Sunday, December 16, 2018
Virtual Reality

The Pulse of VR Cafes in China and Their Expanding Virtual Reality Market

The VR industry still has bottlenecks in hardware, content, and costs for technology. Venues such as virtual reality cafes, are a brilliant way to fill this gap in the meantime as a way to educate the VR market and accelerate development of the VR industry.

The path to mainstream VR adoption in China is heavily orchestrated by the massive widespread of VR cafes opening across the country, and this trend doesn’t seem to be slowing. Due to strong investments in hardware and widespread infrastructure deployment, thousands of VR cafes have sprung up across China in the past couple of years.

Overall, the demand for VR in China is already significant, and is set to grow even more. VR cafes are just a part of a cost effective way for a larger segment of the population to enjoy immersive experiences.

 

Taiwan-Based HTC is Betting Millions on Virtual Reality

HTC is catering to its local market, and their Vive equipment can be found in a variety of places including theme parks, karaoke bars, and even shopping malls. In fact, the Shenzhen government signed an agreement with HTC, and with their support, will establish the International Virtual Reality Research Institute.

Not to mention HTC’s Vive X accelerator program which has a list of more than 30 startups in Taipei, San Francisco, Beijing, and Shenzhen, that will be given access to investments from venture capital firms, mentorship from VR professionals, and other support benefits to develop a global VR/AR ecosystem.

 

Cultural Differences in Internet Cafes

Internet cafes, in general, are extremely popular in China, but there is a lot of cultural differentiation when compared to other countries, such as the United States. Where many Western households have their own gaming systems, gamers in China cannot afford to pay significant amounts of money to have the same conveniences.Additionally, much of the housing in China is also very small in scale, making an entire VR setup nearly impossible to accomplish. As a common theme, Chinese parents also don’t condone playing games in the house, at least not for extended periods of time.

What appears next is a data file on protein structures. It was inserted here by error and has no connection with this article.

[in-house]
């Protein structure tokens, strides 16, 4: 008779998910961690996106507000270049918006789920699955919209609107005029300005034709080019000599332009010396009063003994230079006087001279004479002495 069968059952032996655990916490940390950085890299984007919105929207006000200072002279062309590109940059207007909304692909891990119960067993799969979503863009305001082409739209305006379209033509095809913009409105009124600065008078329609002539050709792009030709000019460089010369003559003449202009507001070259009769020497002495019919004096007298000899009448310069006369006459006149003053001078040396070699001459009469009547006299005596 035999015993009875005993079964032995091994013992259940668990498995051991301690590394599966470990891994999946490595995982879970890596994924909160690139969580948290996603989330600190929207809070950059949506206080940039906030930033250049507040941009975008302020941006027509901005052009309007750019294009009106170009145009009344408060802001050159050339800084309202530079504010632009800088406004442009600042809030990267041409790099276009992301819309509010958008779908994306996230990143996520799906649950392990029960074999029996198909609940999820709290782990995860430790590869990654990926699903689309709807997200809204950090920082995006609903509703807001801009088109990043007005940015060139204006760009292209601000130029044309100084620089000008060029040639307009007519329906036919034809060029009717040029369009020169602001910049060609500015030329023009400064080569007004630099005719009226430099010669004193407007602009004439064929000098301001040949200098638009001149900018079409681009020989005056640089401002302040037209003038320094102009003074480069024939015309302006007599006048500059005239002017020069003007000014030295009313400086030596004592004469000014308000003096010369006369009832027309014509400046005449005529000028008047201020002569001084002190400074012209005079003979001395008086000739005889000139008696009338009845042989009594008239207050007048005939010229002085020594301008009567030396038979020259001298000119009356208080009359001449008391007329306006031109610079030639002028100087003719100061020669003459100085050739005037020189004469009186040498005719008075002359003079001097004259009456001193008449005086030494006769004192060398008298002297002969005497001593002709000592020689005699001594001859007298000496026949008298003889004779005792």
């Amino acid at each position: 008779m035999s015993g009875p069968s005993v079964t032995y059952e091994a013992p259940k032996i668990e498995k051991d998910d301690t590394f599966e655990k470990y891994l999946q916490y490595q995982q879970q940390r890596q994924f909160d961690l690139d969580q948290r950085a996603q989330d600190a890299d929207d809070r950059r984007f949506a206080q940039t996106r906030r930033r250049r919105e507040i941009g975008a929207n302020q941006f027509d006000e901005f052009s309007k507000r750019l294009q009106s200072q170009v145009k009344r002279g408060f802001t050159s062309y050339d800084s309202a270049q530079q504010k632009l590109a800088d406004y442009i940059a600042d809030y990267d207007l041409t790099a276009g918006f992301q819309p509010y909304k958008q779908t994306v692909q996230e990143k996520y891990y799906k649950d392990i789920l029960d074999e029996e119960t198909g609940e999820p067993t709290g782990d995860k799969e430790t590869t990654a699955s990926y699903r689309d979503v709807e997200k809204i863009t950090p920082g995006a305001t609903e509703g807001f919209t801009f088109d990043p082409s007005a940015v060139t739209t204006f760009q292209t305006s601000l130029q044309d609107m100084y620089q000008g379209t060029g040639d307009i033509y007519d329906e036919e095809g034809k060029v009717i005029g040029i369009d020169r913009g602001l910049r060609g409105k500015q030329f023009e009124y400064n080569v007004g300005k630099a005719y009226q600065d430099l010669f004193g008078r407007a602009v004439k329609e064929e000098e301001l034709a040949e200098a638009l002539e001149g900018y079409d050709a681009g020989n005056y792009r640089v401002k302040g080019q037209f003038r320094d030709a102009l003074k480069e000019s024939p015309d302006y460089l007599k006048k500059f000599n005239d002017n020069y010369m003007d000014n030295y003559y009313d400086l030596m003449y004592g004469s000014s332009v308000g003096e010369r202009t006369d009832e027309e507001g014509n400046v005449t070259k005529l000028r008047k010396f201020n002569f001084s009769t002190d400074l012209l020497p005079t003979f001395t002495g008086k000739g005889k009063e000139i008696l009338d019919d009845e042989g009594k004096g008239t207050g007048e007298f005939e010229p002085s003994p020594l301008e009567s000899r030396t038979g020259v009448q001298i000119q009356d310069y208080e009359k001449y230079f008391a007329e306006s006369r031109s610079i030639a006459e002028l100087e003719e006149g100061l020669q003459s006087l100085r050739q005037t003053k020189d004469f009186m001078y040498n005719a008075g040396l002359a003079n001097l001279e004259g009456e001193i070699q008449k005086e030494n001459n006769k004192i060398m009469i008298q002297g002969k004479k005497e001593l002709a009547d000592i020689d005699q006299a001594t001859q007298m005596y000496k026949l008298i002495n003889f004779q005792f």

VR cafes China game clubs

Probably the biggest cultural difference is that for quite some time, video game consoles were banned from even being sold in China. Even with the ban having recently been lifted, China’s market isn’t expected to gain traction any time in the near future, though gaming markets there have huge followings.

 

Bringing VR to the Masses

According to People’s Daily, China, the VR industry in China could be worth over $8 billion across hardware, software, VR cafes, and more, by 2020. In fact, there has even been major investments into an entire VR theme park.

east science valley theme park VR

Major businesses like Alibaba, Baidu, and Tencent are also spinning up huge VR projects centered around creating platforms and content for when a dominant head-mounted display emerges.

Of course, VR cafes are a much different approach to pioneering VR, and unlike the United States, which focuses more on trying to sell the technology as an entertainment medium to be enjoyed at home, China’s approach seems to be more advantageous by leveraging infrastructure.

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VR Cafes are the Key to Reaching Chinese Consumers

The cost of VR equipment is a setback for the average consumer, as they are substantially expensive. In China’s VR cafes, customers are charged a very modest fee for the use of the equipment, and are offered a variety of VR experiences. This appeals to a wider consumer base, reinforcing a social nature around VR, and pushing it closer to a tipping point.

One startup company, Emax, is even mass-building VR cafes, or “VR experience rooms.” Each space is filled with pods you are able to sit in, all equipped with VR headsets. For less than $8 USD, users can experience total VR immersion.

Emax

Currently, VR cafes may be the only place that some Chinese consumers can try VR first hand. Highly utilized cafes promise a high trafficked avenue for reaching millions of Chinese consumers. In a market still struggling to find its footing, VR cafes are one of the best distribution channels to quickly reach the Chinese market.

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Patricia Chang
the authorPatricia Chang
Patricia Chang is a South Florida-based freelance Digital Project Manager and XR Strategist. She is also a U.S. Navy veteran born and raised in Las Vegas, Nevada, and has also resided in the states of California, Hawaii, and New York. With her B.S. in Computer Information Systems and Master’s in Project Management, Patricia has a decade of experience working with businesses at strategic and operational levels from technology start-ups to major corporations. When not doing project-based initiatives, you can find Patricia obsessing over anything VR/AR related, including attending a VR development academy, in hopes to fine tune her future digital consultancy business.